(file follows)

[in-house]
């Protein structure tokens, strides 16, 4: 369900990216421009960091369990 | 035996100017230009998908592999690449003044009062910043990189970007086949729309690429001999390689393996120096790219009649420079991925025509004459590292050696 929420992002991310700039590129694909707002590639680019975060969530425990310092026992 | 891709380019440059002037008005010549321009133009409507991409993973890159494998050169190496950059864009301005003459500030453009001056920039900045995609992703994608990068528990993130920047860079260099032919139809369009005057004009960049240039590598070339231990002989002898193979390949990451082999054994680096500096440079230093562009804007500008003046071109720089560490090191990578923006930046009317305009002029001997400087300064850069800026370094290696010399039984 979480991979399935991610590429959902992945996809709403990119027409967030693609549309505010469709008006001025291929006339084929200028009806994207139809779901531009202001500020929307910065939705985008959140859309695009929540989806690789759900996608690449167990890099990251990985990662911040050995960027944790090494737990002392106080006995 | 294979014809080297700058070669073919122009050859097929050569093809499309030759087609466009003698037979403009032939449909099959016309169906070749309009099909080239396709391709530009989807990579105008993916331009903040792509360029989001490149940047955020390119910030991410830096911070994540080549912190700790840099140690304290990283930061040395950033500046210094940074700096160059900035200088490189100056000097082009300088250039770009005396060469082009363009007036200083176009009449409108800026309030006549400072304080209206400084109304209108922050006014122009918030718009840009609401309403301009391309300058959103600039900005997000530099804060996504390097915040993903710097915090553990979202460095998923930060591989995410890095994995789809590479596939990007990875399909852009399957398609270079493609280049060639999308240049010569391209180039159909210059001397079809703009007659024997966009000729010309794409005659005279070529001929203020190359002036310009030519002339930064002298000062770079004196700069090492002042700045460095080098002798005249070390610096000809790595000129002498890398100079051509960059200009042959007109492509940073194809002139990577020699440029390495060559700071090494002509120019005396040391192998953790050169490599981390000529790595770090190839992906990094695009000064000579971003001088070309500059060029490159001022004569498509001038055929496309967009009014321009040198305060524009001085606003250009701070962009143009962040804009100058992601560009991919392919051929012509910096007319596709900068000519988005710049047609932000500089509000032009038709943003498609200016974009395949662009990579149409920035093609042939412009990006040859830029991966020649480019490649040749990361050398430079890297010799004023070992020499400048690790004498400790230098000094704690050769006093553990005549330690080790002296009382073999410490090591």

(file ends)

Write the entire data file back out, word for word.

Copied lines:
[in-house]
């Protein structure tokens, strides 16, 4: 369900990216421009960091369990 | 035996100017230009998908592999690449003044009062910043990189970007086949729309690429001999390689393996120096790219009649420079991925025509004459590292050696 929420992002991310700039590129694909707002590639680019975060969530425990310092026992 | 891709380019440059002037008005010549321009133009409507991409993973890159494998050169190496950059864009301005003459500030453009001056920039900045995609992703994608990068528990993130920047860079260099032919139809369009005057004009960049240039590598070339231990002989002898193979390949990451082999054994680096500096440079230093562009804007500008003046071109720089560490090191990578923006930046009317305009002029001997400087300064850069800026370094290696010399039984 979480991979399935991610590429959902992945996809709403990119027409967030693609549309505010469709008006001025291929006339084929200028009806994207139809779901531009202001500020929307910065939705985008959140859309695009929540989806690789759900996608690449167990890099990251990985990662911040050995960027944790090494737990002392106080006995 | 294979014809080297700058070669073919122009050859097929050569093809499309030759087609466009003698037979403009032939449909099959016309169906070749309009099909080239396709391709530009989807990579105008993916331009903040792509360029989001490149940047955020390119910030991410830096911070994540080549912190700790840099140690304290990283930061040395950033500046210094940074700096160059900035200088490189100056000097082009300088250039770009005396060469082009363009007036200083176009009449409108800026309030006549400072304080209206400084109304209108922050006014122009918030718009840009609401309403301009391309300058959103600039900005997000530099804060996504390097915040993903710097915090553990979202460095998923930060591989995410890095994995789809590479596939990007990875399909852009399957398609270079493609280049060639999308240049010569391209180039159909210059001397079809703009007659024997966009000729010309794409005659005279070529001929203020190359002036310009030519002339930064002298000062770079004196700069090492002042700045460095080098002798005249070390610096000809790595000129002498890398100079051509960059200009042959007109492509940073194809002139990577020699440029390495060559700071090494002509120019005396040391192998953790050169490599981390000529790595770090190839992906990094695009000064000579971003001088070309500059060029490159001022004569498509001038055929496309967009009014321009040198305060524009001085606003250009701070962009143009962040804009100058992601560009991919392919051929012509910096007319596709900068000519988005710049047609932000500089509000032009038709943003498609200016974009395949662009990579149409920035093609042939412009990006040859830029991966020649480019490649040749990361050398430079890297010799004023070992020499400048690790004498400790230098000094704690050769006093553990005549330690080790002296009382073999410490090591």